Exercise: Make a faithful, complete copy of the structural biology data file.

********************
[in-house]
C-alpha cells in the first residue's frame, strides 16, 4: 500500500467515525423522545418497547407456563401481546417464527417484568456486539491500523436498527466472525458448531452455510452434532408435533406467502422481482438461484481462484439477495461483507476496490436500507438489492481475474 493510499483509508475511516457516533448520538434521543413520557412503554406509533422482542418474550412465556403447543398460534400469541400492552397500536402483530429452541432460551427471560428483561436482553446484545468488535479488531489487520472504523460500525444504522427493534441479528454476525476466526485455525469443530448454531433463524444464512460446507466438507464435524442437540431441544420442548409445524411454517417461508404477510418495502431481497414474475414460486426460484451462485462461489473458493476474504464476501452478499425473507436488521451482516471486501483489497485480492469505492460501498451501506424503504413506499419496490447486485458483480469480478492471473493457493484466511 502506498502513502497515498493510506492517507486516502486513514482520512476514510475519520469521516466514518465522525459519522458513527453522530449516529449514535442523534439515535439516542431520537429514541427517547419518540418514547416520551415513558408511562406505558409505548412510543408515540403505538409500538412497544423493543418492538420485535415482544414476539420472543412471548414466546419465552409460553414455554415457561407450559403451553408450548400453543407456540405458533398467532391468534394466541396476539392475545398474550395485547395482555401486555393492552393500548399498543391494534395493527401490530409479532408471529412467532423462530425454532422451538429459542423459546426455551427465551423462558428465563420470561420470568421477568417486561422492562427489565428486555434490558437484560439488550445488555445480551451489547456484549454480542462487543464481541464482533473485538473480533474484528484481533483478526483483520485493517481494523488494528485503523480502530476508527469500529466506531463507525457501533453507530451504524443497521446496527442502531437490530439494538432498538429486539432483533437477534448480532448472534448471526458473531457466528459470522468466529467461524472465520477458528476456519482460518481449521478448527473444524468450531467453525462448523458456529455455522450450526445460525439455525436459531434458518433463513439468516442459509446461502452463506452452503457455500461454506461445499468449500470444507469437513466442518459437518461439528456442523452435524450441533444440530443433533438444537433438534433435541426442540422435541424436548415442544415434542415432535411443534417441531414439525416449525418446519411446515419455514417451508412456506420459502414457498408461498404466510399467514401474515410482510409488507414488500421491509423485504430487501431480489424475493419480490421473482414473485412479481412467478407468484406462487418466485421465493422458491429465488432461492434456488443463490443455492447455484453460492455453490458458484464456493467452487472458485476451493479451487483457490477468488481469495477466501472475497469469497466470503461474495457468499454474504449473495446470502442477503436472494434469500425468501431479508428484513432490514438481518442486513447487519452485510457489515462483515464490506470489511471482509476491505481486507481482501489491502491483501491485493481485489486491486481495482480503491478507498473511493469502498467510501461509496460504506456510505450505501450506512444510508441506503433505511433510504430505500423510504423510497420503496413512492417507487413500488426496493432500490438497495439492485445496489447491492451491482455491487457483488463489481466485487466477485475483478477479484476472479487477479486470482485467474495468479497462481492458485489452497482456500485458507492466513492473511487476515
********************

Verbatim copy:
[in-house]
C-alpha cells in the first residue's frame, strides 16, 4: 500500500467515525423522545418497547407456563401481546417464527417484568456486539491500523436498527466472525458448531452455510452434532408435533406467502422481482438461484481462484439477495461483507476496490436500507438489492481475474 493510499483509508475511516457516533448520538434521543413520557412503554406509533422482542418474550412465556403447543398460534400469541400492552397500536402483530429452541432460551427471560428483561436482553446484545468488535479488531489487520472504523460500525444504522427493534441479528454476525476466526485455525469443530448454531433463524444464512460446507466438507464435524442437540431441544420442548409445524411454517417461508404477510418495502431481497414474475414460486426460484451462485462461489473458493476474504464476501452478499425473507436488521451482516471486501483489497485480492469505492460501498451501506424503504413506499419496490447486485458483480469480478492471473493457493484466511 502506498502513502497515498493510506492517507486516502486513514482520512476514510475519520469521516466514518465522525459519522458513527453522530449516529449514535442523534439515535439516542431520537429514541427517547419518540418514547416520551415513558408511562406505558409505548412510543408515540403505538409500538412497544423493543418492538420485535415482544414476539420472543412471548414466546419465552409460553414455554415457561407450559403451553408450548400453543407456540405458533398467532391468534394466541396476539392475545398474550395485547395482555401486555393492552393500548399498543391494534395493527401490530409479532408471529412467532423462530425454532422451538429459542423459546426455551427465551423462558428465563420470561420470568421477568417486561422492562427489565428486555434490558437484560439488550445488555445480551451489547456484549454480542462487543464481541464482533473485538473480533474484528484481533483478526483483520485493517481494523488494528485503523480502530476508527469500529466506531463507525457501533453507530451504524443497521446496527442502531437490530439494538432498538429486539432483533437477534448480532448472534448471526458473531457466528459470522468466529467461524472465520477458528476456519482460518481449521478448527473444524468450531467453525462448523458456529455455522450450526445460525439455525436459531434458518433463513439468516442459509446461502452463506452452503457455500461454506461445499468449500470444507469437513466442518459437518461439528456442523452435524450441533444440530443433533438444537433438534433435541426442540422435541424436548415442544415434542415432535411443534417441531414439525416449525418446519411446515419455514417451508412456506420459502414457498408461498404466510399467514401474515410482510409488507414488500421491509423485504430487501431480489424475493419480490421473482414473485412479481412467478407468484406462487418466485421465493422458491429465488432461492434456488443463490443455492447455484453460492455453490458458484464456493467452487472458485476451493479451487483457490477468488481469495477466501472475497469469497466470503461474495457468499454474504449473495446470502442477503436472494434469500425468501431479508428484513432490514438481518442486513447487519452485510457489515462483515464490506470489511471482509476491505481486507481482501489491502491483501491485493481485489486491486481495482480503491478507498473511493469502498467510501461509496460504506456510505450505501450506512444510508441506503433505511433510504430505500423510504423510497420503496413512492417507487413500488426496493432500490438497495439492485445496489447491492451491482455491487457483488463489481466485487466477485475483478477479484476472479487477479486470482485467474495468479497462481492458485489452497482456500485458507492466513492473511487476515